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From Pedro Giffuni <>
Subject Re: Dealing with a large and diverse project - Native Languages and project teams
Date Sun, 20 May 2012 22:14:54 GMT

Hello guys.. very interesting discussion.

I am new to and indeed new to Apache and I
am basically the result of both organizations coming together.

On 05/20/12 16:11, Paulo de Souza Lima wrote:
> ...
> Keep in mind the following: community has passed through a
> traumatic phase. For BrOffice this phase was much more traumatic, because
> we had many fightings for power. And we are tired of fighting. Contributing
> to Free Software should be for fun for most of us.Suddenly we were involved
> in a war in against some people. I really don't want to relive that
> situation and we decided to get away from LibreOffice and TDF because those
> people we were fighting against became key persons in TDF. We got out and
> founded Escritorio Livre Community. We were seeking some projects to help,
> like Caligra, and others, but when OpenOffice came out from the ashes, we
> thought we could help a lot on it. So, some of us decided to submit their
> agreements to Apache Foundation.

In general I don't follow the LO lists, but it would seem you are not
the only community having a similar situation. I see that there were/are
huge economical interests behind OOo, LO and to certain extent AOO.

The Apache License *is* commercial friendly and that's something we
are not ashamed of. The Apache Foundation has been under attack
since day one for taking this project and, all in all, in that in-fighting
between the different commercial interests, the Apache Foundation
is neutral and will likely continue to be so.

This said, the ASF is not really used to have a project of this type:
many, many users and most of them non-technical but very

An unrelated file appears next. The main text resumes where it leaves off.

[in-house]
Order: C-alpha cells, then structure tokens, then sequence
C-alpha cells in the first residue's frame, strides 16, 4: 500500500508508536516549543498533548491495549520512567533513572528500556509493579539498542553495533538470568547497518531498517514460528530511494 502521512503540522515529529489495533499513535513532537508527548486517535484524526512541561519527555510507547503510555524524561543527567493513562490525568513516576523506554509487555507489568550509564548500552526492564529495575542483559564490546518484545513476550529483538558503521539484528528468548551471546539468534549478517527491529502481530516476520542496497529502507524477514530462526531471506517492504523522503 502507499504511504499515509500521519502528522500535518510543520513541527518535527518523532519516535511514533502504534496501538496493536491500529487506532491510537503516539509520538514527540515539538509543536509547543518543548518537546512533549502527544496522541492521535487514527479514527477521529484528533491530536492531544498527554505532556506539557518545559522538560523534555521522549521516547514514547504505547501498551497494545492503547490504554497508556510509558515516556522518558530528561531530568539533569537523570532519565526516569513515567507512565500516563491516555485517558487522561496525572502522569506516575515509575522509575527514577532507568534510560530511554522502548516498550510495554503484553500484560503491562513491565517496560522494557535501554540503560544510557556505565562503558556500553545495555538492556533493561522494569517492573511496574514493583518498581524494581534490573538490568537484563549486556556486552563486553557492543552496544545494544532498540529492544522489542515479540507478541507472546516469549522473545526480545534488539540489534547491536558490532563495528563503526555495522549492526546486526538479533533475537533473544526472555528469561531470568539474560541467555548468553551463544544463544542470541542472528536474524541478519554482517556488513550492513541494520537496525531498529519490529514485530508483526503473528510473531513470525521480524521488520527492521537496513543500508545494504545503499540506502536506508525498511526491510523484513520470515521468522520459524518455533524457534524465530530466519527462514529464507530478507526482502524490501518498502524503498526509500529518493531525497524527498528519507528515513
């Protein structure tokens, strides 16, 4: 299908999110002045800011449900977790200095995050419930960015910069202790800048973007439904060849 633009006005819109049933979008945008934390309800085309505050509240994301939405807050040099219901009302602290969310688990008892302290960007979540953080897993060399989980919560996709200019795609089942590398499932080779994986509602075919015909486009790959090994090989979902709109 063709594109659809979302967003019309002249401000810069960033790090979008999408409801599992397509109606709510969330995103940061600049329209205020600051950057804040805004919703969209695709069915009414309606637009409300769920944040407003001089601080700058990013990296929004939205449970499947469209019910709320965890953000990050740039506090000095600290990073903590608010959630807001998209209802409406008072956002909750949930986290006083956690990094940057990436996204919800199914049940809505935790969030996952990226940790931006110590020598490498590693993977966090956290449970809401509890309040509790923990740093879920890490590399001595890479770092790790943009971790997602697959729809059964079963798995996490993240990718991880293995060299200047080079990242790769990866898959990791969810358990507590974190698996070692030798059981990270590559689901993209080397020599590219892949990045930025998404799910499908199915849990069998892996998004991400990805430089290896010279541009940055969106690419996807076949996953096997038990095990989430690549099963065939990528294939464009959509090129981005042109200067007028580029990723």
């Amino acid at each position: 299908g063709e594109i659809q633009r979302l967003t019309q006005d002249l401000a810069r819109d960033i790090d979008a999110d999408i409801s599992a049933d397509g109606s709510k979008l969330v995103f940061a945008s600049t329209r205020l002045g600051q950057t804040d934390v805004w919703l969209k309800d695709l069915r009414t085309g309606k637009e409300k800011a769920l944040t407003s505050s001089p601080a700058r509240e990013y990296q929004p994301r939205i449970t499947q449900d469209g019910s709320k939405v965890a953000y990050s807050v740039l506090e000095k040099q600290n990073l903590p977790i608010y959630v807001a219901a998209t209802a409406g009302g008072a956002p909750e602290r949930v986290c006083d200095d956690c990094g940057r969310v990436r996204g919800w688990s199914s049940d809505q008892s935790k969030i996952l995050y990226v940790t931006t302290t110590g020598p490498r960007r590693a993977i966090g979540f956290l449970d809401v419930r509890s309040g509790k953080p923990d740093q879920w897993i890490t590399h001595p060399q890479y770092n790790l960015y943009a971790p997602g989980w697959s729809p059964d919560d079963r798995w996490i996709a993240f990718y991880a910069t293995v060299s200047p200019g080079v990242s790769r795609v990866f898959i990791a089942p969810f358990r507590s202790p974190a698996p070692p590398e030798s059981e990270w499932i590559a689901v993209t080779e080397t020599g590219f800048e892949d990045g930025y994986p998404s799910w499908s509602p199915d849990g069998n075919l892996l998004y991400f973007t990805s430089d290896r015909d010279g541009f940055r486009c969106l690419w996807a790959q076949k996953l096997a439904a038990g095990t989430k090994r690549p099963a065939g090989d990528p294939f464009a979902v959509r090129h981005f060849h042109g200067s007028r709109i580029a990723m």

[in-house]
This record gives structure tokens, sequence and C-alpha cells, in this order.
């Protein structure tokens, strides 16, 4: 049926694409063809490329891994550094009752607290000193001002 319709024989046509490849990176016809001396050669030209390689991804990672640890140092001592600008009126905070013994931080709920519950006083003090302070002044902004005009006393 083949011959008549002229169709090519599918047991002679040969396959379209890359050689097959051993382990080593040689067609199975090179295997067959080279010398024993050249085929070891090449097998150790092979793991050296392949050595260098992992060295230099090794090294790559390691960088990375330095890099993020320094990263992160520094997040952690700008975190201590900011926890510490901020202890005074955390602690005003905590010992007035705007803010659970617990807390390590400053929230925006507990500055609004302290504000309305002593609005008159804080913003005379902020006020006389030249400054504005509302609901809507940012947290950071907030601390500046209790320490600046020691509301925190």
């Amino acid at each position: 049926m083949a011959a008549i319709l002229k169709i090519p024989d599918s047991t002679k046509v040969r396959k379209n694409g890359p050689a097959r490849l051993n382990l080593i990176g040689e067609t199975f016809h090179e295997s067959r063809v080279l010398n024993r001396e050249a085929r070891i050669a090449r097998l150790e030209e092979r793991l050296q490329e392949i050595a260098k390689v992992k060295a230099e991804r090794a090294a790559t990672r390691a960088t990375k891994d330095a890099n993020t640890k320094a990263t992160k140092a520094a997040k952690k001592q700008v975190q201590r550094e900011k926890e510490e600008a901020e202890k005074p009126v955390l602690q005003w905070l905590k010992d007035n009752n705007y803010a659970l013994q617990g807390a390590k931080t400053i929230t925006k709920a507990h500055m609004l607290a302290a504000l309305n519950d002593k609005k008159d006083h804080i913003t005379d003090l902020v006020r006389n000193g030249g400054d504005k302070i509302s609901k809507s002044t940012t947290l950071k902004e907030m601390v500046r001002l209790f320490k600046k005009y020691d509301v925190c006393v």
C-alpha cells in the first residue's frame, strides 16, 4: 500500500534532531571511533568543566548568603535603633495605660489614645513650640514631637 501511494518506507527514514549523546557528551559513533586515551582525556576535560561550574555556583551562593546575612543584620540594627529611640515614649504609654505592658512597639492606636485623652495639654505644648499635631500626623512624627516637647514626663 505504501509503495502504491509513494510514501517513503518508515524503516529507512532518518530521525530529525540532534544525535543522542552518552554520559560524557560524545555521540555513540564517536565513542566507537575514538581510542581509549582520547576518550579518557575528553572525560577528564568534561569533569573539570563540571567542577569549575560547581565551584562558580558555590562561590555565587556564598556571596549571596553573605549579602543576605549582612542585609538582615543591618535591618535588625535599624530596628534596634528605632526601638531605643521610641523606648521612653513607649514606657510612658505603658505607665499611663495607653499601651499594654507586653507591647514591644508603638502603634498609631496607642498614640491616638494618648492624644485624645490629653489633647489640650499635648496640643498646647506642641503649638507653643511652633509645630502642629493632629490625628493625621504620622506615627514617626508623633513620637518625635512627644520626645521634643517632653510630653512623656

enthusiastic. The Apache structures and resources were meant
for another type of modus operandi: more like a technocracy, less
as a user community, and evidently the PPMC has tried hard to
adapt to this new situation but we do need help from people like
you to do a better job.

I do agree we should have native language mailing lists when there
is demand for one. I think everyone is aware that speaking about
development in non-english or local marketing campaigns is something
that will happen in small circles or in companies and for transparency it
would be better for the ASF to have that exchange happen in a public
list and not in private. This said, we don't want to generate many low
traffic lists.

I think you already know how to create a local list: there are processes
and we have to live with them: discussion, call for consensus/vote
then have someone from the PPMC open a JIRA issue. Be patient and
understand it is a process for us too :).

> But the most important is: we want to help AOO (and we can do a lot of
> noise in Brazil) for fun. We don't want to be involved again in economic or
> political issues like we were in TDF/LibreOffice. We are the only brazilian
> community who openly declared support to AOO, who are spreading news,
> presenting lectures and talking about AOO. And who are helping people to
> use AOO. You can see that when we post threads about people like Rogério,
> who is willing to instal AOO 3,4 in thousands of  computer in a digital
> inclusion government project
> Today, we are under attack from those people that think TDF and AOO must
> fight till death and have commercial interests in brazilian market. Of
> couse you don't know that, because you don't use to read brazilian FLOSS
> news, despite the fact that Brazil is a huge market for open source office
> suites.
> The fact is: there's a lot of people helping AOO and you don't really know
> them. And they don't want to fill a form to officially help AOO or Apache
> Foundation. But it would be good to see they are recognized as "helpers",
> or "contributors", or whatever, some way.

As some have pointed out already the iCLA is not required to
contribute unless you want to become a committer, and most
people don't need it. We can't offer Apache addresses or special
titles but you can use our Wikis for your groups and
with some assistance from a committer (I know I have voted for
brazilians ;) ) you can also add links from the AOO Br website.

Money is another issue; we really don't want to get into the
obscure territory other projects are and we have rules about
the few things we may spend money on (ApacheCon Brazil?),
hopefully you will manage to make your group sustainable
through local activities: one thing is to be a volunteer but to
additionally *have* to finance it is not really fair ;). We also
have no problem with other methods that the previous
license didn't permit: feel free to make your own added value
distribution without redistributing sources (do be careful
with the trademarks of course).


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